Detroit's brewing tradition is similar to those of Milwaukee, and St. Louis, dominated by German expats and the German brewing tradition. The result was Stroh's, Miller, and Anheuser Busch and predominately, lager. Detroiter's have a lot to learn about craft beer, but are catching up quickly. This is mostly due to the tireless efforts of the small upstarts like Liberty. Liberty's best seller is their IPA, no doubt to the aggressive hop schedule and alcohol content. This is not unsimilar to most breweries I have visited. Newer beer aficionados are attracted to unusual beers: hoppy, strong; stuff they can't get from their local liquor store shelf. Otherwise, the brewery is forced by their local tradition (and customer preferences) to provide a cadre of lighter (yet full-flavored) products to satisfy local tastes. Liberty offered a Blonde ale, a Clementine Thyme Wheat, and a Pilsner (as their lighter fare) as well as an Amber and a Foreign Extra Stout. My brother's and the rest of my party's favorite beer was the Clementine, and my group drank a lot of them.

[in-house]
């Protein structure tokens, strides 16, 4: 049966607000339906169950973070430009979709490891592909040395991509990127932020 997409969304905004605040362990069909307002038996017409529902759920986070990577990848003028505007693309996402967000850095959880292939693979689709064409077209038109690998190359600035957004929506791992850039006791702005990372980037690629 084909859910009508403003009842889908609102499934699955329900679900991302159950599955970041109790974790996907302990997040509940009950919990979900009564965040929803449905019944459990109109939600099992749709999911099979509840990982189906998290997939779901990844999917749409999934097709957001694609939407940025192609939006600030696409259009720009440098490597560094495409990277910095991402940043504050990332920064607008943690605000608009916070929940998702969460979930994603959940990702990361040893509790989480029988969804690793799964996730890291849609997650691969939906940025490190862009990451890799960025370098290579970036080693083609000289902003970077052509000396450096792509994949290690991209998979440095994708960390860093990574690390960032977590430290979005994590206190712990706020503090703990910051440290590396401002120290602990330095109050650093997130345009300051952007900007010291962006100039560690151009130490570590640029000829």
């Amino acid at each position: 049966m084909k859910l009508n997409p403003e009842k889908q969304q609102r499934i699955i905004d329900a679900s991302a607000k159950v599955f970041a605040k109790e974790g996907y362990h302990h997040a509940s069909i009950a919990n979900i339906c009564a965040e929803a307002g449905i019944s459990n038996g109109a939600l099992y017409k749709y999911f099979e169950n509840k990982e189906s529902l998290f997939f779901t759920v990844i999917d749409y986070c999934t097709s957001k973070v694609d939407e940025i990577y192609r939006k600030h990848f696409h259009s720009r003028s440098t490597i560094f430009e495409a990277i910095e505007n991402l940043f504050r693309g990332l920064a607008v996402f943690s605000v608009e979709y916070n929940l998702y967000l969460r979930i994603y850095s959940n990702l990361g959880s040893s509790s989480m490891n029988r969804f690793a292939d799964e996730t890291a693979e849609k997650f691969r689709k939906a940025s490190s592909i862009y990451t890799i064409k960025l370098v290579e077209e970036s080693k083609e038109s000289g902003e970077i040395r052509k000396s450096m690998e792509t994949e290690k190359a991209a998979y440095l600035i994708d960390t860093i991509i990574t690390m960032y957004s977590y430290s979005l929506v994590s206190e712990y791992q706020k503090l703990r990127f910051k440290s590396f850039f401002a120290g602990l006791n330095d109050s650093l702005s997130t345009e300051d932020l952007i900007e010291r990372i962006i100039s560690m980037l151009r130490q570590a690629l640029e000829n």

Overall, the experience at Liberty was top-notch. Their staff was friendly, attentive, and knowledgable about the beers that they served. Sadly, this is not the norm at a lot of brew pubs I have visited. I can excuse non-friendly, and non-attentive as a bad day, but knowledgable is a must. The building is beautiful, comfortable, and the entire building is smoke-free. There is a small patio out back that allows smoking and a chance to enjoy the weather. The brewery has an upstairs that hosts trivia on Tuesdays and has bands on the weekend. This upstairs space has its own bar and restroom facilities, and is also avaliable for special events. When I am back in-town, this is my new favorite hang out, and should be yours too.